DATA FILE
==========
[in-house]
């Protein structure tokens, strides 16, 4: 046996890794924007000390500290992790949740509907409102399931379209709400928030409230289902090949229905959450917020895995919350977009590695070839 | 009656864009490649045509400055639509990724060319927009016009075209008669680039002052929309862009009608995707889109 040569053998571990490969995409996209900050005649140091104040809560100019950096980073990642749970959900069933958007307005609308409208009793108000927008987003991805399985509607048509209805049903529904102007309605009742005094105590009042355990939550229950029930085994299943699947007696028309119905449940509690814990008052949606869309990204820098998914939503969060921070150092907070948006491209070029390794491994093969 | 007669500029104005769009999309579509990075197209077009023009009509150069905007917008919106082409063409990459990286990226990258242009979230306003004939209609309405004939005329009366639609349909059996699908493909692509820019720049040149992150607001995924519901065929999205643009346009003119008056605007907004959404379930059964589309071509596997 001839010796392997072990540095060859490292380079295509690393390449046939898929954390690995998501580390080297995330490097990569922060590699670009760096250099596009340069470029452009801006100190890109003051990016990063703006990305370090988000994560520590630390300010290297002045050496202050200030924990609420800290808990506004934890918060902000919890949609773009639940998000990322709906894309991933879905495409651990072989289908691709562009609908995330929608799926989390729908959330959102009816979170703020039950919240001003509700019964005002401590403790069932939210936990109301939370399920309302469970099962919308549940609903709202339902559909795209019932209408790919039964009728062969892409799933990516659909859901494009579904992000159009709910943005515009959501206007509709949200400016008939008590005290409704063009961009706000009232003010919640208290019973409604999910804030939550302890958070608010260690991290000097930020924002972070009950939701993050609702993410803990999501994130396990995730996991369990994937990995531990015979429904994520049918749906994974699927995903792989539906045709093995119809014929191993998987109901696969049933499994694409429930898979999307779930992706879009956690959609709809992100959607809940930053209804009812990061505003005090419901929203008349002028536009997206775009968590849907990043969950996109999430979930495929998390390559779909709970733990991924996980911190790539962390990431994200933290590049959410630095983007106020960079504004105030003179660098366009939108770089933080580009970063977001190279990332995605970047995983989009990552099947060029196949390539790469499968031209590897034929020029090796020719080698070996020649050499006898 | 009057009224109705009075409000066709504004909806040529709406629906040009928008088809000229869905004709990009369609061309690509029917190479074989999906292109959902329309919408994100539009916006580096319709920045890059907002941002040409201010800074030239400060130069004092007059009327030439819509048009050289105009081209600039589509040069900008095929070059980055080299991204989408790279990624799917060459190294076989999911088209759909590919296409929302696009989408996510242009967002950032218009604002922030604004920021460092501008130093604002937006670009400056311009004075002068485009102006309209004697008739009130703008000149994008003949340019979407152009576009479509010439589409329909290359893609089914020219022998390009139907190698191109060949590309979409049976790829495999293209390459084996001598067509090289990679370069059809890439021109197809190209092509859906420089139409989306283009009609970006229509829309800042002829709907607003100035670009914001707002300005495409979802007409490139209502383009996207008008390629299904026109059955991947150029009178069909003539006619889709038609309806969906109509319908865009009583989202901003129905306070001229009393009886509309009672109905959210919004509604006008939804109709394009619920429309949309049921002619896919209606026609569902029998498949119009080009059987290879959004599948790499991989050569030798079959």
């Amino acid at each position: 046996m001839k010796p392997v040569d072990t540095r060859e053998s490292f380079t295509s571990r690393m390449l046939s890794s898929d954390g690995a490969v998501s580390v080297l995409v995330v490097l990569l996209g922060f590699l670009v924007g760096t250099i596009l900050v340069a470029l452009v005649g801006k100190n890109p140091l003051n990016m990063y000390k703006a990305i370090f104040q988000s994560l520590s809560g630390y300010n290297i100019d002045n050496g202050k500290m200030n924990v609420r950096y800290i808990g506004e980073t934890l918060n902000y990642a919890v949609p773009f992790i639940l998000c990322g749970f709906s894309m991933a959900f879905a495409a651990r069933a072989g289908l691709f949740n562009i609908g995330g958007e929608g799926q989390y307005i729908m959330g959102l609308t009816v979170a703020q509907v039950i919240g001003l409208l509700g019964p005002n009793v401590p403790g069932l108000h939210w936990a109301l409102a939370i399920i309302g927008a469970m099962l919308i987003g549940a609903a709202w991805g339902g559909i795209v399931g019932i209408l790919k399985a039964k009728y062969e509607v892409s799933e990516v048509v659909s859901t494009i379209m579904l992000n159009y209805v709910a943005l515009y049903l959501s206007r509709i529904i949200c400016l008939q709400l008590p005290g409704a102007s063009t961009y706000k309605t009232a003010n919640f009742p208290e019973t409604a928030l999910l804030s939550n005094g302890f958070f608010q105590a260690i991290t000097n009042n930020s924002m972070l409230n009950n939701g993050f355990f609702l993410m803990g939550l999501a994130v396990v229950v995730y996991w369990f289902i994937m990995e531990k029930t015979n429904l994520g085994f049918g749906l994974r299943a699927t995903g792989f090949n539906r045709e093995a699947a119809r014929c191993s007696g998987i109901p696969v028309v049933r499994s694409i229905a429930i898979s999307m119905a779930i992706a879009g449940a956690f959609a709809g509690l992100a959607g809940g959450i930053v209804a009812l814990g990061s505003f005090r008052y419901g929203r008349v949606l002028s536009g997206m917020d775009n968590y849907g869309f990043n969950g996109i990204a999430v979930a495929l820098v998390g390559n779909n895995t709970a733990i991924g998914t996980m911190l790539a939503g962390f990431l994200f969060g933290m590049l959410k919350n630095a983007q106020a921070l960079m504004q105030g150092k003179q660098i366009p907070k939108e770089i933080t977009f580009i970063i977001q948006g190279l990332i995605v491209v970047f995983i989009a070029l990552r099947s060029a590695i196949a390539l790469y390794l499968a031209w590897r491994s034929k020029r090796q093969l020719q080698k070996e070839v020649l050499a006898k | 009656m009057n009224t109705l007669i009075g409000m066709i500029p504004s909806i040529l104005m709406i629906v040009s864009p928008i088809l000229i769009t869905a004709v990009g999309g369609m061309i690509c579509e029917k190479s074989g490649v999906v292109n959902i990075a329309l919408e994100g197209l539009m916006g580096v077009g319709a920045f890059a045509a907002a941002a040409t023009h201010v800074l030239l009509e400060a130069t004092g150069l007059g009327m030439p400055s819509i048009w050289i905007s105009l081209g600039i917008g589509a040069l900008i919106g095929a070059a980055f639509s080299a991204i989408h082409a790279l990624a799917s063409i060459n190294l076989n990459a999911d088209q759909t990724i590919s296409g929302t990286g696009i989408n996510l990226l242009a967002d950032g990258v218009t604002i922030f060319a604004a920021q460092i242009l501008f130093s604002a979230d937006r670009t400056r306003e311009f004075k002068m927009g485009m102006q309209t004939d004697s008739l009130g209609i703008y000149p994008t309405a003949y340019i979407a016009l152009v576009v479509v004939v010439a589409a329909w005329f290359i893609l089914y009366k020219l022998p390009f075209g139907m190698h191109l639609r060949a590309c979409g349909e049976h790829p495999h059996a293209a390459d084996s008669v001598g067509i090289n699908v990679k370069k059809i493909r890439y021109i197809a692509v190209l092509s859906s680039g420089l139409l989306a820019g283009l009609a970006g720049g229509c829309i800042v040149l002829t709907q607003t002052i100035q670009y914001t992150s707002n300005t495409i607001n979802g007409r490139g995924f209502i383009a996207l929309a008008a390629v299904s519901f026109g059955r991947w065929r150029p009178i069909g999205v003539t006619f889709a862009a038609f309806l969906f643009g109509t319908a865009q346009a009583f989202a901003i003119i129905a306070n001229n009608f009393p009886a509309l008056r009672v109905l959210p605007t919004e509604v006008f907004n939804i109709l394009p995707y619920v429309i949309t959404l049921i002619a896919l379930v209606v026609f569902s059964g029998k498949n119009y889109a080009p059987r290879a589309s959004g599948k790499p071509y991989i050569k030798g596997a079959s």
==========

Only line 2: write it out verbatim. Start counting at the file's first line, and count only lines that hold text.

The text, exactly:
């Protein structure tokens, strides 16, 4: 046996890794924007000390500290992790949740509907409102399931379209709400928030409230289902090949229905959450917020895995919350977009590695070839 | 009656864009490649045509400055639509990724060319927009016009075209008669680039002052929309862009009608995707889109 040569053998571990490969995409996209900050005649140091104040809560100019950096980073990642749970959900069933958007307005609308409208009793108000927008987003991805399985509607048509209805049903529904102007309605009742005094105590009042355990939550229950029930085994299943699947007696028309119905449940509690814990008052949606869309990204820098998914939503969060921070150092907070948006491209070029390794491994093969 | 007669500029104005769009999309579509990075197209077009023009009509150069905007917008919106082409063409990459990286990226990258242009979230306003004939209609309405004939005329009366639609349909059996699908493909692509820019720049040149992150607001995924519901065929999205643009346009003119008056605007907004959404379930059964589309071509596997 001839010796392997072990540095060859490292380079295509690393390449046939898929954390690995998501580390080297995330490097990569922060590699670009760096250099596009340069470029452009801006100190890109003051990016990063703006990305370090988000994560520590630390300010290297002045050496202050200030924990609420800290808990506004934890918060902000919890949609773009639940998000990322709906894309991933879905495409651990072989289908691709562009609908995330929608799926989390729908959330959102009816979170703020039950919240001003509700019964005002401590403790069932939210936990109301939370399920309302469970099962919308549940609903709202339902559909795209019932209408790919039964009728062969892409799933990516659909859901494009579904992000159009709910943005515009959501206007509709949200400016008939008590005290409704063009961009706000009232003010919640208290019973409604999910804030939550302890958070608010260690991290000097930020924002972070009950939701993050609702993410803990999501994130396990995730996991369990994937990995531990015979429904994520049918749906994974699927995903792989539906045709093995119809014929191993998987109901696969049933499994694409429930898979999307779930992706879009956690959609709809992100959607809940930053209804009812990061505003005090419901929203008349002028536009997206775009968590849907990043969950996109999430979930495929998390390559779909709970733990991924996980911190790539962390990431994200933290590049959410630095983007106020960079504004105030003179660098366009939108770089933080580009970063977001190279990332995605970047995983989009990552099947060029196949390539790469499968031209590897034929020029090796020719080698070996020649050499006898 | 009057009224109705009075409000066709504004909806040529709406629906040009928008088809000229869905004709990009369609061309690509029917190479074989999906292109959902329309919408994100539009916006580096319709920045890059907002941002040409201010800074030239400060130069004092007059009327030439819509048009050289105009081209600039589509040069900008095929070059980055080299991204989408790279990624799917060459190294076989999911088209759909590919296409929302696009989408996510242009967002950032218009604002922030604004920021460092501008130093604002937006670009400056311009004075002068485009102006309209004697008739009130703008000149994008003949340019979407152009576009479509010439589409329909290359893609089914020219022998390009139907190698191109060949590309979409049976790829495999293209390459084996001598067509090289990679370069059809890439021109197809190209092509859906420089139409989306283009009609970006229509829309800042002829709907607003100035670009914001707002300005495409979802007409490139209502383009996207008008390629299904026109059955991947150029009178069909003539006619889709038609309806969906109509319908865009009583989202901003129905306070001229009393009886509309009672109905959210919004509604006008939804109709394009619920429309949309049921002619896919209606026609569902029998498949119009080009059987290879959004599948790499991989050569030798079959």